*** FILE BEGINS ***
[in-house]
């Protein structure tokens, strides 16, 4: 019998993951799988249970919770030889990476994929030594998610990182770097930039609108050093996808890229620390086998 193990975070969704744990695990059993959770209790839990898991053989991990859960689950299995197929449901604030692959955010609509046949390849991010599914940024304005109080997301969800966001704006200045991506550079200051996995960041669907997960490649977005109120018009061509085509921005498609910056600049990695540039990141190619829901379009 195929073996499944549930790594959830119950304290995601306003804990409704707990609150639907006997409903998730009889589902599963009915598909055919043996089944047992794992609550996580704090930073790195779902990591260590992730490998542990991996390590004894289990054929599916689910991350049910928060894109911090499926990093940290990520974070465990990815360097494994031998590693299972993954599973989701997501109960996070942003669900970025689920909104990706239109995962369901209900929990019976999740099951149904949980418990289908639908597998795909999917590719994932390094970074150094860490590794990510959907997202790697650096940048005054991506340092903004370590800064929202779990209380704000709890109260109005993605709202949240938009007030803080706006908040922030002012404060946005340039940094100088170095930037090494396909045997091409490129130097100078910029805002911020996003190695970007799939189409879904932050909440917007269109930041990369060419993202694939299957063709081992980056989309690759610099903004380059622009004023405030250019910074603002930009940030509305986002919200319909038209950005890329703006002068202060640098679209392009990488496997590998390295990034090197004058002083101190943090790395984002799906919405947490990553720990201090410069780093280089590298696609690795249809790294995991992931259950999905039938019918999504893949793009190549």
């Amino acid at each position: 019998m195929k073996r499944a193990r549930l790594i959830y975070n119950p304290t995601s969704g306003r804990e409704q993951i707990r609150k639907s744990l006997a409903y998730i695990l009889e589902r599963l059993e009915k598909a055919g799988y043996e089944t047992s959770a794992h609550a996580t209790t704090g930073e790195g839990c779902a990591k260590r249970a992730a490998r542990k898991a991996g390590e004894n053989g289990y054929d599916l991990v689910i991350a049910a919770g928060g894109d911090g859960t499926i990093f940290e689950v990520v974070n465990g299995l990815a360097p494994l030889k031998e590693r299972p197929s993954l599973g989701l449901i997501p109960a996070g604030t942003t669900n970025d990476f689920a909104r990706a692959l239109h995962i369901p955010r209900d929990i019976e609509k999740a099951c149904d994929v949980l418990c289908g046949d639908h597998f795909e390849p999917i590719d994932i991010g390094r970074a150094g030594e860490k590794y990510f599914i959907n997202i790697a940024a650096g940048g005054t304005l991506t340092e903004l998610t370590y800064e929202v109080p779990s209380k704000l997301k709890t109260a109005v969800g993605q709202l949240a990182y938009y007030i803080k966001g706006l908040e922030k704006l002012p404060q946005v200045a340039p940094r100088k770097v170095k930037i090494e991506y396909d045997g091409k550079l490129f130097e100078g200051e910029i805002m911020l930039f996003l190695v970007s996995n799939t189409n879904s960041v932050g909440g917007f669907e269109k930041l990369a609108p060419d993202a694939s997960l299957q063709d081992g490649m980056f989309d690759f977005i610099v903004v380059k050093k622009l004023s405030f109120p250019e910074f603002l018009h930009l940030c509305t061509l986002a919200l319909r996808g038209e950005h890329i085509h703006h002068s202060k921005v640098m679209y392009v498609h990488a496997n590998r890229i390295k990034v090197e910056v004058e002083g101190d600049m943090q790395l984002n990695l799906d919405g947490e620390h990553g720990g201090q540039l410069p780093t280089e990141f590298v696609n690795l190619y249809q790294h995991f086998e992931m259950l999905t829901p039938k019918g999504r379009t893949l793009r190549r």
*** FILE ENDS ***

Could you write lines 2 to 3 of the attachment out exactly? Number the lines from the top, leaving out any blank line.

């Protein structure tokens, strides 16, 4: 019998993951799988249970919770030889990476994929030594998610990182770097930039609108050093996808890229620390086998 193990975070969704744990695990059993959770209790839990898991053989991990859960689950299995197929449901604030692959955010609509046949390849991010599914940024304005109080997301969800966001704006200045991506550079200051996995960041669907997960490649977005109120018009061509085509921005498609910056600049990695540039990141190619829901379009 195929073996499944549930790594959830119950304290995601306003804990409704707990609150639907006997409903998730009889589902599963009915598909055919043996089944047992794992609550996580704090930073790195779902990591260590992730490998542990991996390590004894289990054929599916689910991350049910928060894109911090499926990093940290990520974070465990990815360097494994031998590693299972993954599973989701997501109960996070942003669900970025689920909104990706239109995962369901209900929990019976999740099951149904949980418990289908639908597998795909999917590719994932390094970074150094860490590794990510959907997202790697650096940048005054991506340092903004370590800064929202779990209380704000709890109260109005993605709202949240938009007030803080706006908040922030002012404060946005340039940094100088170095930037090494396909045997091409490129130097100078910029805002911020996003190695970007799939189409879904932050909440917007269109930041990369060419993202694939299957063709081992980056989309690759610099903004380059622009004023405030250019910074603002930009940030509305986002919200319909038209950005890329703006002068202060640098679209392009990488496997590998390295990034090197004058002083101190943090790395984002799906919405947490990553720990201090410069780093280089590298696609690795249809790294995991992931259950999905039938019918999504893949793009190549």
């Amino acid at each position: 019998m195929k073996r499944a193990r549930l790594i959830y975070n119950p304290t995601s969704g306003r804990e409704q993951i707990r609150k639907s744990l006997a409903y998730i695990l009889e589902r599963l059993e009915k598909a055919g799988y043996e089944t047992s959770a794992h609550a996580t209790t704090g930073e790195g839990c779902a990591k260590r249970a992730a490998r542990k898991a991996g390590e004894n053989g289990y054929d599916l991990v689910i991350a049910a919770g928060g894109d911090g859960t499926i990093f940290e689950v990520v974070n465990g299995l990815a360097p494994l030889k031998e590693r299972p197929s993954l599973g989701l449901i997501p109960a996070g604030t942003t669900n970025d990476f689920a909104r990706a692959l239109h995962i369901p955010r209900d929990i019976e609509k999740a099951c149904d994929v949980l418990c289908g046949d639908h597998f795909e390849p999917i590719d994932i991010g390094r970074a150094g030594e860490k590794y990510f599914i959907n997202i790697a940024a650096g940048g005054t304005l991506t340092e903004l998610t370590y800064e929202v109080p779990s209380k704000l997301k709890t109260a109005v969800g993605q709202l949240a990182y938009y007030i803080k966001g706006l908040e922030k704006l002012p404060q946005v200045a340039p940094r100088k770097v170095k930037i090494e991506y396909d045997g091409k550079l490129f130097e100078g200051e910029i805002m911020l930039f996003l190695v970007s996995n799939t189409n879904s960041v932050g909440g917007f669907e269109k930041l990369a609108p060419d993202a694939s997960l299957q063709d081992g490649m980056f989309d690759f977005i610099v903004v380059k050093k622009l004023s405030f109120p250019e910074f603002l018009h930009l940030c509305t061509l986002a919200l319909r996808g038209e950005h890329i085509h703006h002068s202060k921005v640098m679209y392009v498609h990488a496997n590998r890229i390295k990034v090197e910056v004058e002083g101190d600049m943090q790395l984002n990695l799906d919405g947490e620390h990553g720990g201090q540039l410069p780093t280089e990141f590298v696609n690795l190619y249809q790294h995991f086998e992931m259950l999905t829901p039938k019918g999504r379009t893949l793009r190549r």